I’ve come a long, long way since then. I now live full time as Karen. My calendar is full of things I love to do, and my life is full of loving friends. I even have my date…yes the date: October 1st of this year, when I will travel, at last, to Montreal. Since going full time, I have relied upon the friendship, the wisdom, and the very practical guidance of two wonderful, amazing women: Stephanie and Jacqueline—both of whom I met through Cornbury.

My present life, my present joy, I owe in no small measure to Cornbury, and tonight’s was the first meeting I had ever been to. I am so grateful for the help and support that has come to me through this organization—“words,” as they say—“cannot express,” though I try. Last night, Stephanie described this organization as a “riderless horse.” It is an apt description. A riderless horse will go somewhere, but it needs a rider to take it where it needs to go. I hope it finds one soon.

About Karen McLaughlin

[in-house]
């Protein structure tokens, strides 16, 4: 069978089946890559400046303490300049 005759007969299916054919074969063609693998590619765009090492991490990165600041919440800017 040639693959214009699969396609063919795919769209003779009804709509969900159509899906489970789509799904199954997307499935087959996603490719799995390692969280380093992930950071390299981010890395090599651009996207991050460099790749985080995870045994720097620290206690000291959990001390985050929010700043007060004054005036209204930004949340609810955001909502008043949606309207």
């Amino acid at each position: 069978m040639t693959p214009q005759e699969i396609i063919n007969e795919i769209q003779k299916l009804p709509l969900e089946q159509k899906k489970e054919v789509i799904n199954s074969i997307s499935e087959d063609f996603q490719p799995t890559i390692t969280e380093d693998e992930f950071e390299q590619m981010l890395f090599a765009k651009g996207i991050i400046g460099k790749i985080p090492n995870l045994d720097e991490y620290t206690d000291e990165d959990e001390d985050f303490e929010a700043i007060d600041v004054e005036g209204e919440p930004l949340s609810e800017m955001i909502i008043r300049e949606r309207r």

Hi, I’m Karen, and welcome to my Cornbury blog. This blogging thing is a new adventure for me, but several of my friends have been urging me to keep one for awhile now. I’ll do my best. I hope you will be patient with me when I stumble, but mostly, I hope that this blog will help make this business of being trans a little less weird, maybe a little less scary. If you’re here, there’s a good chance that you, or someone you know, is dealing with the same issues that I have been. (Please note the past tense. I'm very proud of that.) I want to tell you that it’s going to be alright. You hear that? It’s going to be alright. I’m speaking from experience. So who am I to talk? Well, when I started all this, I was a pre-op trans woman in the middle of her RLE, her so-called “real life experience.” While I had lived (almost) full time for several years, in 2010 I finally decided to seek gender reassignment surgery. (Note: the accepted term for this among medical professionals is now gender confirmation surgery–an improvement, to my mind on all kinds of levels.) Whatever we call it, to qualify, one of the hoops that must be jumped is this RLE. That means living full time in female mode; no going back. Before I could apply for surgery, I was required to have lived as a woman for at least 12 months. The reasoning behind this is that by doing so, the applicant, me, in this case, would have a better idea what life would be like, should she decide to press forward. This meant finally coming out to my son and my elderly father, both of whom have been reluctantly supportive. I have been very blessed in this. Others have not been so lucky. Coming out is risky. Living full time is even riskier. A trans friend of mine once remarked, “Being out as trans means laying everything on the table. And you have no idea what you’re going to be allowed to keep.” You can literally lose everything: family, home, friends, colleagues, job, career, savings, pension, everything. I know people who have. But I have not, though I would be lying to say that this has been easy, or that there have not been strains, and deep, deep pain. Still, I have been blessed with an understanding, if not always totally supportive spouse, and with a family that has tried mightily to accept and come to terms with (in their eyes) the loss of a father and the emergence of this new person, Karen, who in her new hormonal adolescence, seems at times a stranger. (A nice one, though, I hope; one they can eventually come to love.) What I have discovered through all this, is that while the journey into Mordor is long and fraught with danger, it is filled with unexpected beauty and joy as well. Since coming out, (to everyone, family included,) I have been accepted, even loved, by people I never expected would be on my side, and in places I never expected (or thought) to go. In the past few months I have joined an all women’s Latin dance class, sung female tenor in a wonderful choir, learned basic silversmithing, (I make my own jewelry! How cool is that?), and surrounded myself with wonderful friends. I was supported by an amazing counsellor, (alas, recently retired), who connected me with a speech therapist who specializes in teaching feminine voice. (It has taken time, but it’s coming! I can hardly believe it!) And I have discovered that the future is not a road to be travelled, but a landscape to be constructed. The world I live in is one that I am building for myself, and you can do it, too. This one is a world filled with color, with love, and with joy, and for the first time in my life, I feel whole and totally alive. And the voice in my heart tells me, “This is soooo right! And about time, too!”